Chapter 7 Versus Chapter 13 Bankruptcy: What’s The Difference?
At the Law Office of Paul L. Urich, P.A., we often receive calls from people asking about the difference between Chapter 13 bankruptcy and Chapter 7 bankruptcy. Both chapters are designed to provide debt relief for people seeking a fresh start from the burden of personal debt.
Chapter 7 bankruptcy is a way to eliminate all or most of your secured and unsecured consumer debt. We say ”most,” because some types of debt cannot be erased by Chapter 7. Student loans and most other loans backed by the government cannot be discharged. After certain conditions have been met, state and federal tax debt may qualify for discharge under Chapter 7.
In addition, a filer can claim one personal residence as exempt from discharge. If you “reaffirm” that you are willing to repay the mortgage loan, you can likely keep your house. You may also be able to reaffirm your debt on your car loan.
Your creditors, of course, will fight to prevent a total discharge of your debts. A bankruptcy court will decide which debts can be erased and which must be repaid under terms supervised by the courts.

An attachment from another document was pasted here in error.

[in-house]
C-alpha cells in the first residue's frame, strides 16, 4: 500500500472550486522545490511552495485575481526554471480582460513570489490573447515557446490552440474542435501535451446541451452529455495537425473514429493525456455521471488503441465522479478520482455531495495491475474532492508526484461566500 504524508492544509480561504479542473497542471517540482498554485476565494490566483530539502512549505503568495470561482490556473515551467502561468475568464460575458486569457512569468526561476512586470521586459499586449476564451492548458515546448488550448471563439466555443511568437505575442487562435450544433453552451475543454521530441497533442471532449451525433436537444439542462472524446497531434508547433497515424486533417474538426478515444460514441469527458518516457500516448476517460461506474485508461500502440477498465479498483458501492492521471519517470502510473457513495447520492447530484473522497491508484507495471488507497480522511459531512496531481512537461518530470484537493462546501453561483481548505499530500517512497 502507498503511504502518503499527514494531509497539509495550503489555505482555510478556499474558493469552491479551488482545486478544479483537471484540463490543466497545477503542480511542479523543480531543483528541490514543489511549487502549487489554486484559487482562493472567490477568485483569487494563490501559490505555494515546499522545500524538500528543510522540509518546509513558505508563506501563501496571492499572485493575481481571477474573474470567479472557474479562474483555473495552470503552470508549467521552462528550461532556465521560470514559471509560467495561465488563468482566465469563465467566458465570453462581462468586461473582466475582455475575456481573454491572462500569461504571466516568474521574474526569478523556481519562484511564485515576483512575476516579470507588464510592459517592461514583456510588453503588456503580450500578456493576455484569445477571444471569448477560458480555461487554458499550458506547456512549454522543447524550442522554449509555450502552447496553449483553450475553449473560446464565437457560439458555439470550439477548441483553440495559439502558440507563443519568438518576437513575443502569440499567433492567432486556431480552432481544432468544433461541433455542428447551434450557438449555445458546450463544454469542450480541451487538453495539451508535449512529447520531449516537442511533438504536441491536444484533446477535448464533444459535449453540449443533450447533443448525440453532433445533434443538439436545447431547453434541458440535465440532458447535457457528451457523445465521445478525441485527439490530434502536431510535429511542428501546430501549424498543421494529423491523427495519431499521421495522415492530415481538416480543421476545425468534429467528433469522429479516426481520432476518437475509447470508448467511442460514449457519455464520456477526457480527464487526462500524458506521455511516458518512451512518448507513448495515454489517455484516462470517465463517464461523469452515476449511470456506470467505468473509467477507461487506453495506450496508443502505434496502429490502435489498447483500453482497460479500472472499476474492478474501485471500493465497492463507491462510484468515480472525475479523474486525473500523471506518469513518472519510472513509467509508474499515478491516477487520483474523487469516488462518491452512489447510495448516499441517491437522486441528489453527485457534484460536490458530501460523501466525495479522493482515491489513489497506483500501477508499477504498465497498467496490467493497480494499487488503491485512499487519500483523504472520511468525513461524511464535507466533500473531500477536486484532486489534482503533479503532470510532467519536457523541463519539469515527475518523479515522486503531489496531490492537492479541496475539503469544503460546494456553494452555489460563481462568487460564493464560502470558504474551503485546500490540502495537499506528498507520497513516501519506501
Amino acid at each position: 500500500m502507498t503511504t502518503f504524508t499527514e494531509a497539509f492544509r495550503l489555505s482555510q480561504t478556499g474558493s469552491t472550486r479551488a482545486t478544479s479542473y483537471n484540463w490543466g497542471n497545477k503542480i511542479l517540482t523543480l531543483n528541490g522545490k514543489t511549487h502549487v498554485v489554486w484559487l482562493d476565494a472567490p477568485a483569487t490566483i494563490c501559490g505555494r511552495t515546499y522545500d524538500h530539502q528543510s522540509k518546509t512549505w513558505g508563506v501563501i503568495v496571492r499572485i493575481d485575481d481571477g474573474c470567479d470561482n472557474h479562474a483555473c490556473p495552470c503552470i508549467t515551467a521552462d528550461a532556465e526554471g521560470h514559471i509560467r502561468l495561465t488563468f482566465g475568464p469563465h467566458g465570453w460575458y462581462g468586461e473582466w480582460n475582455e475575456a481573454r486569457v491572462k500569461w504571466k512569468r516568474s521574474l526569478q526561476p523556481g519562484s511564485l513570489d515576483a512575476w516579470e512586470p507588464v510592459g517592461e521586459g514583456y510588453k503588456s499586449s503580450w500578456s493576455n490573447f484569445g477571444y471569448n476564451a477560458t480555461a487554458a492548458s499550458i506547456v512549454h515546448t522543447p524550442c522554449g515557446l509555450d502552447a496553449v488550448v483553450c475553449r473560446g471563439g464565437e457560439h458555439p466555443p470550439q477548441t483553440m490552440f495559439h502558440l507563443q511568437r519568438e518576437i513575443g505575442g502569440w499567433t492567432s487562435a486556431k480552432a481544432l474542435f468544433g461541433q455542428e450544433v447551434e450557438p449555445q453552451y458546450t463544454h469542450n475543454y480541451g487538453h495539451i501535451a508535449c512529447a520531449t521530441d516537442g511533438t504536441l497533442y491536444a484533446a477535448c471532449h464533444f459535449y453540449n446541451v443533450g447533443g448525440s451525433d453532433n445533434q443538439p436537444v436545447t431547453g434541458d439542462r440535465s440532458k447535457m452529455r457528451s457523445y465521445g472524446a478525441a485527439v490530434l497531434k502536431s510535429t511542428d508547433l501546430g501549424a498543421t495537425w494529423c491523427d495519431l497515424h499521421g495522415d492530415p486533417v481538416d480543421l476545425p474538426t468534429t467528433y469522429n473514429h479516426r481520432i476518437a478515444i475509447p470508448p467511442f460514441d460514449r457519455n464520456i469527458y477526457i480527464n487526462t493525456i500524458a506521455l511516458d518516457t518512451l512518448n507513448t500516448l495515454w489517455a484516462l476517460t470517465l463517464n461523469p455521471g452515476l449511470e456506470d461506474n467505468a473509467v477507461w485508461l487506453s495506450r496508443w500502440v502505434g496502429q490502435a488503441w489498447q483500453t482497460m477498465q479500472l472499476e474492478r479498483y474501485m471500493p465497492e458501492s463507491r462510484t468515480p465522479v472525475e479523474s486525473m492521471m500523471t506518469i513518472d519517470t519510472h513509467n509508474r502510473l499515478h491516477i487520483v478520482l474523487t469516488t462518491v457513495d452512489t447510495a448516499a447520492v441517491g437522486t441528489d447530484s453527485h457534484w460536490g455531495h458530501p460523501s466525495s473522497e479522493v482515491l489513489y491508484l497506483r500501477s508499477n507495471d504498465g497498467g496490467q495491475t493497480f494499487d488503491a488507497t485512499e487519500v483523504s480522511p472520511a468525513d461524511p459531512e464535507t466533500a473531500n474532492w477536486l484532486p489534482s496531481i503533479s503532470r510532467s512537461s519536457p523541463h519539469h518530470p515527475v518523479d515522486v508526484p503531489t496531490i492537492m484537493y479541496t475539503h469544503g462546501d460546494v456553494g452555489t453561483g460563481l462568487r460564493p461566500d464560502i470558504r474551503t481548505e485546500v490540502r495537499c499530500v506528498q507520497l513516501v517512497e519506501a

Will You Qualify For Chapter 7 Bankruptcy?
Under the Debt Relief Act of 2005, all petitioners for Chapter 7 debt elimination are subject to a means test to determine whether their debt to assets ratio qualifies them for Chapter 7. The means test is complex and an experienced bankruptcy lawyer is an important part of making sure your income and debt are accurately applied to give you the most advantage.
Chapter 13 is a debt-restructure option. It is a good option for people who do not meet the government’s Chapter 7 means test, or who do not wish to discharge all of their debts. The good news is that everyone qualifies for Chapter 13 bankruptcy, and all types of debt may be included. Under Chapter 13, you will submit a proposed debt restructuring plan that can save you thousands of dollars in interest payments. If the creditors accept the restructure plan, the courts will supervise the repayment schedule. Student loans, SBA loans and all other debt may be included in the debt restructure. As with Chapter 7, you avoid foreclosure and repossession and may choose to exempt your mortgage and some other debts from the plan.
For answers to all of our questions about Chapter 7 and Chapter 13 bankruptcy, talk to an experienced debt relief attorney at the Law Offices of Paul L. Urich. We will explain the bankruptcy process and what your life will be like after bankruptcy.
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We are a debt relief agency. We help people file for bankruptcy relief under the U.S. Bankruptcy Code.